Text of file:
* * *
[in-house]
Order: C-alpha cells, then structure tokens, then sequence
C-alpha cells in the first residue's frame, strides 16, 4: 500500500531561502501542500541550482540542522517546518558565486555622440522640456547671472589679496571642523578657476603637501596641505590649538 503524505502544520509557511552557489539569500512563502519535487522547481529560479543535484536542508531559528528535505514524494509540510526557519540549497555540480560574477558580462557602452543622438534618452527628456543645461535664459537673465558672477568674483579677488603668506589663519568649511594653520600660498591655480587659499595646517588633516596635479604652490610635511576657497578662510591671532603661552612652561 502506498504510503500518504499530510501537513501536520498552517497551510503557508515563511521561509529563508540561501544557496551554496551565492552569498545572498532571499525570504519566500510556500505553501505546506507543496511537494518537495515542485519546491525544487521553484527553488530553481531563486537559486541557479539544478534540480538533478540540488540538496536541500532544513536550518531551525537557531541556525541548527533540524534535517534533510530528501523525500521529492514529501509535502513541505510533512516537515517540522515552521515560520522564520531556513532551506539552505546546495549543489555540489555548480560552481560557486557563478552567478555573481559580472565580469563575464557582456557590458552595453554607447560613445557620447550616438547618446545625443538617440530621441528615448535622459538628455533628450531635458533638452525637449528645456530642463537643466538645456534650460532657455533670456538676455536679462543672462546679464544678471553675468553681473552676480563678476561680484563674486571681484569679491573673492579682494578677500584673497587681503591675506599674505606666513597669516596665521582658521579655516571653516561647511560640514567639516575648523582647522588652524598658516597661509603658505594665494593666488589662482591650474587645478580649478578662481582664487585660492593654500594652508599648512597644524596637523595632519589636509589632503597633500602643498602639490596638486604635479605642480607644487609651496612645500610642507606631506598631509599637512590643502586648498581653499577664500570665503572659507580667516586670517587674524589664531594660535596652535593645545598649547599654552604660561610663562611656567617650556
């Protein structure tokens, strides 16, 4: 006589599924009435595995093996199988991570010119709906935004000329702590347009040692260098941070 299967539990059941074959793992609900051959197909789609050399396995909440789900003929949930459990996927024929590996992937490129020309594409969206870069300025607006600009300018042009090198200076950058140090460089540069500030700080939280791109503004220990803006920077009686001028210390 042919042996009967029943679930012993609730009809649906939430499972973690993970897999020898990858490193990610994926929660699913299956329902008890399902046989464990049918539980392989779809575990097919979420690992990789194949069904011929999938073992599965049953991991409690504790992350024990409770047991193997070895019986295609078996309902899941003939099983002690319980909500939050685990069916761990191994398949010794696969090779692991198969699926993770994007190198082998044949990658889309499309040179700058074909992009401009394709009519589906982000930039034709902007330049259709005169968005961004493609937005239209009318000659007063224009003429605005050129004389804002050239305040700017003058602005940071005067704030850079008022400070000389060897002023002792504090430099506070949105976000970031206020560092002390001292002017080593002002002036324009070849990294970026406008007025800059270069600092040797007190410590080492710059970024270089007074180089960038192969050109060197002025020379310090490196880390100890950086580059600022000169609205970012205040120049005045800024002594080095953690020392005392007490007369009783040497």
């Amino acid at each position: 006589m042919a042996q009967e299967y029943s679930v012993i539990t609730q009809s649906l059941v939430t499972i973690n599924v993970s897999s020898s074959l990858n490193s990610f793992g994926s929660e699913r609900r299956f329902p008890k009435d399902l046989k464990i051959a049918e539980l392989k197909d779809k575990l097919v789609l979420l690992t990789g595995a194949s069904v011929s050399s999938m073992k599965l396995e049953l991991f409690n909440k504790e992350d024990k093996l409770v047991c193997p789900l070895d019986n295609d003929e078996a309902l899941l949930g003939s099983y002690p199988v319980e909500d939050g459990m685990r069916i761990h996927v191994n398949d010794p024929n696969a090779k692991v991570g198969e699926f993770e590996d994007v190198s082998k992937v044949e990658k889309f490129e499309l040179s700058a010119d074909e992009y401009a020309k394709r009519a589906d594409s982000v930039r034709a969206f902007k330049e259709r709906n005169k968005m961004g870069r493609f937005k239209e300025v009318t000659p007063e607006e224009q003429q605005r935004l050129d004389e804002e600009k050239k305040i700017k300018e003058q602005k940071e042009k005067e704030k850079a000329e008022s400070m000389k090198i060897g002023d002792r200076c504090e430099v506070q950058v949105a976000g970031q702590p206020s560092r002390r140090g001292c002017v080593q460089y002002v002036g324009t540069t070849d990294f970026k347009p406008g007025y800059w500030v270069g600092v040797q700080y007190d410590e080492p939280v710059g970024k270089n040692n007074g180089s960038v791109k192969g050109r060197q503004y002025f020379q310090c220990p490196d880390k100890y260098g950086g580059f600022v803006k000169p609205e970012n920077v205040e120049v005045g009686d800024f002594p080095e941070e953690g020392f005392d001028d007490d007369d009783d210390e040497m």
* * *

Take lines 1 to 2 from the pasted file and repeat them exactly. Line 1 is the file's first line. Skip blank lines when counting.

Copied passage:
[in-house]
Order: C-alpha cells, then structure tokens, then sequence